March 2016

Geopolitical briefing

March 18, 2016

A successful agreement to cut oil production unlikely in 2016

The recent accord signed by the world’s two largest oil producers, Saudi Arabia and Russia, to cap production at January levels if other major producers followed suit has been touted by some as an important first step towards an agreement by the major oil powers to significantly reduce oil production in the near term.

Over the longer term, it is a different story. Barring a sudden significant increase in the price of oil, we feel the most likely scenario is that the growing financial burden of having government expenditures exceed oil revenues will force the major players to overcome their mutual hatred and undertake serious negotiations to reduce oil production in about 12 months’ time. This is because worries over having insufficient financial resources to maintain political stability in their respective countries will take precedence over all other goals.



National Bank



March 15, 2016

The Revenant

• With the global economy continuing to struggle, markets desperately need some good news. China, a major source of bearish market sentiment in recent months, now has an opportunity to be a source of hope for the world economy as it presents its five-year plan this week. One can only hope Beijing doesn’t under-deliver. Else, risk aversion could move up a gear and rekindle flight towards USD.

• The greenback’s woes in February was partly due to soft US economic data which had investors pare expectations about the Fed this year. While the trade-weighted USD should give back some of the outsized gains registered in the last two years, it could nonetheless find bouts of strength if the European Central Bank and the Bank of Japan decide to provide more stimulus.

• Mauled by bears and left for dead just a few weeks ago, the Canadian dollar is now back with a vengeance. The loonie’s Revenant-like performance was helped by a softening greenback, but markets also started to question whether or not the Bank of Canada really needs to cut interest rates considering that upcoming fiscal stimulus will provide a boost to the economy. The earlier oil price collapse suggests there is more upside than downside for the commodity, and as such we remain comfortable with our view that WTI will hit $40/barrel by year-end. While the loonie has room to appreciate, don’t expect a linear movement towards our newly adjusted USDCAD end-of-year target of 1.32. Currency volatility is the name of the game, more so with Canada’s dependence on short term foreign inflows and much uncertainty with regards to commodity prices and Fed policy.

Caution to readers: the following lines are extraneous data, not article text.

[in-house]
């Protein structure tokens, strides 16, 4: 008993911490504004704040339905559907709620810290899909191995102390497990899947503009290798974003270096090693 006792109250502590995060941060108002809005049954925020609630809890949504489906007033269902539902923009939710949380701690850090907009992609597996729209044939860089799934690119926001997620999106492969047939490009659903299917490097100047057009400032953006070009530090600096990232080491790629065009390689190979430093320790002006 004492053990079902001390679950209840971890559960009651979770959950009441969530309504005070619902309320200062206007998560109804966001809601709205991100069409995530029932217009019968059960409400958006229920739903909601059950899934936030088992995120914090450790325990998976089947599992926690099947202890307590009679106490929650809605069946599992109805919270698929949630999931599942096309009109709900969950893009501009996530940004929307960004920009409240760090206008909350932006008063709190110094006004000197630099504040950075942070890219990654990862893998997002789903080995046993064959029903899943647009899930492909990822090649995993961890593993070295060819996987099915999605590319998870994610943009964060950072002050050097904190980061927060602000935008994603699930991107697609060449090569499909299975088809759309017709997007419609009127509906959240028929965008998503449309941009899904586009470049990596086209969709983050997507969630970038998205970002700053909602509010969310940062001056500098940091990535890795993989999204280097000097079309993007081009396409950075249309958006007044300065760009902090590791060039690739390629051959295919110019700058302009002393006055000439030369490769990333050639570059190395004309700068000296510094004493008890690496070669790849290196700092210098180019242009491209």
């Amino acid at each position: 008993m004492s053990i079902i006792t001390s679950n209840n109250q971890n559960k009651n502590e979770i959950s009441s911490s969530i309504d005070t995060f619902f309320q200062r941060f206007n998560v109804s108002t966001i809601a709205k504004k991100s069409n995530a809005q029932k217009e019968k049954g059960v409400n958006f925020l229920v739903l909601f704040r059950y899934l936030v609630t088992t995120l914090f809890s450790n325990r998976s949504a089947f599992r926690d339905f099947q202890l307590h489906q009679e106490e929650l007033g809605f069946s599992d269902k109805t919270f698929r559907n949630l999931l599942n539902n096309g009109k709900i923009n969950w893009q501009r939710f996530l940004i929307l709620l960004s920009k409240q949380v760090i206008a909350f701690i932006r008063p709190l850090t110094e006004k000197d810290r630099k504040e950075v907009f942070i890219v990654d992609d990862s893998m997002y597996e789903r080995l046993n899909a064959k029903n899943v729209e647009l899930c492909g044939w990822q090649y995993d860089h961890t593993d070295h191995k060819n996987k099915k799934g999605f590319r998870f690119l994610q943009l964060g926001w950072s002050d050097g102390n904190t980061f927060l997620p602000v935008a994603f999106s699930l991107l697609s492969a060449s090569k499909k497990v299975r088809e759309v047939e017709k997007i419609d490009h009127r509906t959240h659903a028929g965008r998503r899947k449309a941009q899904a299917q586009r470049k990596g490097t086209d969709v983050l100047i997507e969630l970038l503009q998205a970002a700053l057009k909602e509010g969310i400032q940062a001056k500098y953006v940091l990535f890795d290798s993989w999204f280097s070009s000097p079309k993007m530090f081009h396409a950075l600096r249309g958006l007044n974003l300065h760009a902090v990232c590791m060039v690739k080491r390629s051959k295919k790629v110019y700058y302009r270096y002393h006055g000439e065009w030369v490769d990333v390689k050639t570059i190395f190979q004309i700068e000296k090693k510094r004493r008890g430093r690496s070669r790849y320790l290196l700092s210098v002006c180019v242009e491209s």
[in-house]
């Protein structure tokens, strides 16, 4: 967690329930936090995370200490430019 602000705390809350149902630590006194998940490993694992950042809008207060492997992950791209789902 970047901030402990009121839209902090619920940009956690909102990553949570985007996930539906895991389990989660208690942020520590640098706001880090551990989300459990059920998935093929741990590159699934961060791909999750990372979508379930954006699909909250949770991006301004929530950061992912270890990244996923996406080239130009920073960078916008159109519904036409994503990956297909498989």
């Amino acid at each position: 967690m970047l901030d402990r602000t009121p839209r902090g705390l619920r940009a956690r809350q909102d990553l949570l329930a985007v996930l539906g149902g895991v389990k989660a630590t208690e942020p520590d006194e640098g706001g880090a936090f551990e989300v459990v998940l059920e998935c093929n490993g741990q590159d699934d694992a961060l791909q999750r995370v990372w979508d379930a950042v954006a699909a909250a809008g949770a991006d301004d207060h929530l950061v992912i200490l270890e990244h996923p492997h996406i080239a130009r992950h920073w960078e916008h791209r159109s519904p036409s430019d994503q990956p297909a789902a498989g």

-Stéfane Marion/Krishen Rangasamy-

NBF Currency Outlook


Economic News

March 11, 2016

Jobs down again in February


LFS report released March 11, 2016 disappointed a second consecutive month. Moreover, the details of the report are not reassuring particularly in regards to the massive drop in full-time employment. The national unemployment rate is the highest since early 2013 and at a two decade high in Alberta. However, all is not bleak as private jobs posted its first increase in four months while construction jobs also rebounded strongly. We are particularly pleased to see manufacturing jobs continuing its upward trend in February. Over the past year, factories added no less than 41K jobs which represents a whopping 35% of new jobs in the country (middle chart) thanks to a depreciated loonie. We also take comfort that BC continued in February to compensate for other provinces weaknesses. It remains that after a surprising resilient year in 2015 despite weak economic growth, the labor market is moderating early this year in line with our baseline scenario. Keep in mind that hiring intentions of businesses were their lowest since the 2008-2009 recession based on the business outlook survey published in January. With oil prices remaining low and a more competitive Canadian dollar supporting growth in Central Canada and BC, expect regional divergences to persist this year.

-Matthieu Arseneau- Senior Economist